When the pressure is mounting, at work or at home, it’s sometimes easy to panic. But learning how to stay calm under pressure has a whole host of benefits.
Keeping your cool will help you to deal with challenges more effectively and solve problems more wisely, as well as making you feel better within yourself.
Here are ten ways to ensure that you stay relaxed and in control, no matter how stressful the situation.
1. Be Flexible
Rigid thinking and behavior means that we don’t give ourselves the chance to solve problems effectively. If we only have one solution, and it fails, we feel out of control — and then panic can take over. If Plan A doesn’t work out, don’t think it’s all pointless. Start thinking of a Plan B instead.
The more you practice flexibility, the more readily you will be able to think up alternative solutions. Reading poetry and playing chess can help your mind to become more flexible and can open your creative channels.
2. Remember to Breathe
Sometimes, when we’re stressed, we forget the most basic calming mechanisms. Your breath is a powerful tool for naturally de-stressing the body. Take deep breaths, allowing the out-breath to be slightly longer than the in-breath, to engage the body’s parasympathetic nervous system. This will release chemicals in your brain which will signal to the body that everything’s OK.
Controlled breathing for several minutes can help you stop panicking and start feeling more in control. Do it regularly, so it becomes a habit you can rely on to keep you feeling calm at all times.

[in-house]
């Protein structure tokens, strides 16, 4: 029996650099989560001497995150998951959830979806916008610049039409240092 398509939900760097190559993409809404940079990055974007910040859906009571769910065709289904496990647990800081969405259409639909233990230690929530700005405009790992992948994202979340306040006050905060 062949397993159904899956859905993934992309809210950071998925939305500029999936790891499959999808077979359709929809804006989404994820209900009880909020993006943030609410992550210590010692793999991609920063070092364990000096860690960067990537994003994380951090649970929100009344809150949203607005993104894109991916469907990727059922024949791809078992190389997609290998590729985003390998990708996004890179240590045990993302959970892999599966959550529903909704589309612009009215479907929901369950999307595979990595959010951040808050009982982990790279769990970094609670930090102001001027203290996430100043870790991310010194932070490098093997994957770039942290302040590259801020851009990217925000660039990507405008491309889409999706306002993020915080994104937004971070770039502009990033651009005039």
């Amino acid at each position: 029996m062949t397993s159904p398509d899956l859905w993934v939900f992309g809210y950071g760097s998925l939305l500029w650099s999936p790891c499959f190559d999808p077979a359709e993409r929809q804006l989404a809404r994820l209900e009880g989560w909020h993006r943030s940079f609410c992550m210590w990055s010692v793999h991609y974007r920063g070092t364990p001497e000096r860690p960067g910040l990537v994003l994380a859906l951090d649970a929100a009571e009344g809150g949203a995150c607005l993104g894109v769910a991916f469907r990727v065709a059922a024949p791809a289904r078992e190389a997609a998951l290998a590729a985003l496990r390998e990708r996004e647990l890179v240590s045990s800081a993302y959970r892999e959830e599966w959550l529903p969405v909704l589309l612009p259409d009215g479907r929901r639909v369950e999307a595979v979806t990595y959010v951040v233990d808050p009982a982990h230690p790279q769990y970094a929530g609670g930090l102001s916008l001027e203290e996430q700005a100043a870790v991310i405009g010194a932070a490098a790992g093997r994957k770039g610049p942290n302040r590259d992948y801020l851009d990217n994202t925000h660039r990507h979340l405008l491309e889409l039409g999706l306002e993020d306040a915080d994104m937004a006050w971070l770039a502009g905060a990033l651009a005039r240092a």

3. Be Realistic
Sometimes we invest far too much value in whether certain things go right or wrong. We stress ourselves out unnecessarily, as if we will fail at life utterly if this one thing doesn’t come off successfully. Remember, whatever happens, nothing is the end of the world. Pretty much anything that goes wrong is unlikely to jeopardize your safety or wellbeing catastrophically. You can recover from most things.
Ask yourself the question “Will this kill me?” If the answer is no, you’re probably going to be OK.
4. Ground Yourself
If it feels like things are spinning out of control, it’s very important to ground yourself and stay present. There is no point worrying about the past, the future, or indulging in fantasies of how everything may go wrong. Make yourself feel more stable by becoming mindful of reality and the situation as it is right now.
If you’re feeling especially anxious, press your feet into the floor to feel more in control. Imagine your feet have roots, and you’re firmly planted in the ground, so the winds of stress can not blow you over.
5. Focus on What You Can Control
Instead of panicking about things you have no influence over, direct your focus towards things you can control. Use your energy to take positive action on situations that are within your sphere of influence. Anything else is just a waste of your resources and brainpower. Be wise enough to stop worrying about things you can’t change anyway.
Remember, ultimately you can’t change other people or what decisions they make. Instead, change how you respond to those decisions, and you’ll feel much more powerful and in control.